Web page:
Masks are now optional for our visitors and staff. We are continuing our enhanced cleaning protocols, providing hand sanitizing stations, and encouraging good hand hygiene such as proper handwashing. If you are not feeling well on the day of your visit, we ask that you reschedule and visit when you are feeling well again.
Closed on the 2023 MLK Holiday – Join us at the Ohio History Center in Columbus for the Martin Luther King Jr. Day Open House
Regular Museum Hours-We are open Wed – Sat from 9 am – 4 pm. NAAMCC will present a combination of live and online programming through our Historically Speaking Lecture Series. Register for these free programs to explore African American historical figures and events through presentations from historians, educators and community leaders.
Average visit time: Allow 1+ hours
We’re excited to announce the annual Drum Circle at Poindexter Village will return this year on August 13. Visit here for more information.
Now through Sat., Feb. 25, 2023.
The National Afro-American Museum and Cultural Center (NAAMCC) is proud to present its ninth annual national juried art show. Twenty-nine artists from across the United States exhibit 43 artworks in response to the theme of Black Love. The artwork represents themes and perspectives related to the African diaspora and African American culture and history.
Now through 2024
Explore the many ways that African Americans served our country in the military and on the home front during World War II, through this exhibit of World War II materials from National Afro-American Museum & Cultural Center collections. Discover the art of Charles Alston, commissioned by the Office of War Information to promote the war effort among African Americans, explore stories of the Tuskegee Airmen, the Red Ball Express, the Triple Nickels and Wilberforce-area veterans, and get a look at the impact World War II veterans had on the advances in civil rights that followed the war.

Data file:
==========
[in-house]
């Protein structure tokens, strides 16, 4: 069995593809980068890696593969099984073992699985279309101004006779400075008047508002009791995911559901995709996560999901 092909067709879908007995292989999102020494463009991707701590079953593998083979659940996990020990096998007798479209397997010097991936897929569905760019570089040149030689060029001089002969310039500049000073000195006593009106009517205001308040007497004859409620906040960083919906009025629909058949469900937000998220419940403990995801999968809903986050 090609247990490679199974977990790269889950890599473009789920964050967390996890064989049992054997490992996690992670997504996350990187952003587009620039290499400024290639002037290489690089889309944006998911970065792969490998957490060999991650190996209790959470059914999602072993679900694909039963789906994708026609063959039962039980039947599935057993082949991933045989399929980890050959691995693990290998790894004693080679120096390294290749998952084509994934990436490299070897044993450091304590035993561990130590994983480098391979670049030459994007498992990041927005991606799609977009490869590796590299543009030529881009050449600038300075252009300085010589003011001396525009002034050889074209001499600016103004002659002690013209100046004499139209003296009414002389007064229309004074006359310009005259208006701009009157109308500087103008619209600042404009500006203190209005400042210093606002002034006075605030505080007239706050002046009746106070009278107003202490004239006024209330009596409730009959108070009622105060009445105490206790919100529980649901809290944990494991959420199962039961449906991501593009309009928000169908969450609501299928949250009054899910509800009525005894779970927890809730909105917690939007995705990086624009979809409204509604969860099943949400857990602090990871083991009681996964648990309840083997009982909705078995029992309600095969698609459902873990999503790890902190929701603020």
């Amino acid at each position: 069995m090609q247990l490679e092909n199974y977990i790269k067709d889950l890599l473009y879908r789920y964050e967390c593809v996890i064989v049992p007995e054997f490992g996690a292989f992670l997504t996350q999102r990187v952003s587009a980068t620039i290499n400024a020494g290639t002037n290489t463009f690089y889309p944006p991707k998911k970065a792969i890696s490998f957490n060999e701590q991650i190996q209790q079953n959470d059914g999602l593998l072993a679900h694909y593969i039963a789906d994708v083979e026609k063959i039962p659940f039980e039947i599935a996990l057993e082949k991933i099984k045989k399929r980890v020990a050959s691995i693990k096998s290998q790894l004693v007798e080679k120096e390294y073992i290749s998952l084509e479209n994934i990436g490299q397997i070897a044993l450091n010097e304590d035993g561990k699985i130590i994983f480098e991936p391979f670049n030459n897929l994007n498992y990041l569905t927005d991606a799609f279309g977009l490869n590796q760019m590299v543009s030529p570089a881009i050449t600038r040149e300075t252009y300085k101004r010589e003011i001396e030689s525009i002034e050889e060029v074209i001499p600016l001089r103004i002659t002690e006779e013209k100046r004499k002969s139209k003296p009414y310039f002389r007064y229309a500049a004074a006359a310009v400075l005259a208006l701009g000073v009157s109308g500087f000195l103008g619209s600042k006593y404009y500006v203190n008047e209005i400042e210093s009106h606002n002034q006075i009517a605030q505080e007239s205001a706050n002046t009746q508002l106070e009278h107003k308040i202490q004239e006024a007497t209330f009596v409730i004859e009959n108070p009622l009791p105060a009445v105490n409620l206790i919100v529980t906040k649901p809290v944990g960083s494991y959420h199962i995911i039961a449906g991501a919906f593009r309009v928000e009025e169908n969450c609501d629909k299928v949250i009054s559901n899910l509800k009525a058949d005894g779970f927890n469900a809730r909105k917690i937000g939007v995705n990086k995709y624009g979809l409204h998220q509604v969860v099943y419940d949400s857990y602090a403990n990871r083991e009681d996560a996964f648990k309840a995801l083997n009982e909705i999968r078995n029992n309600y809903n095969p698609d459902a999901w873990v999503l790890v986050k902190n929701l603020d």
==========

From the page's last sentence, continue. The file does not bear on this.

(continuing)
Now through 2024
Newly updated and expanded, Behind the Mask: Black Power in Comics explores the painful and triumphant history of African Americans in comic books. The exhibit delves into the history of black comic book characters who, in the past, were rarely featured as heroes. Black comic book creators are now emerging to establishing superheroes of their own, reflecting a truer self-identity and cultural pride.
Now through 2024
The Queens of the Heartland-the exhibit is part of the Ohio History Connection and National Afro-American Museum and Cultural Center Women’s Suffrage Centennial celebration. The exhibit will feature the stories of 30 Ohio African American women who were a significant influence in the Suffrage and Civil Rights Movements. The Queens of the Heartland exhibit will tell the stories of pioneering women through panel text as well as three-dimensional objects. This exhibit will also feature portrait illustrations of these historical figures by New York artist Nichole Washington whose current work focuses on identity and celebrates African American women.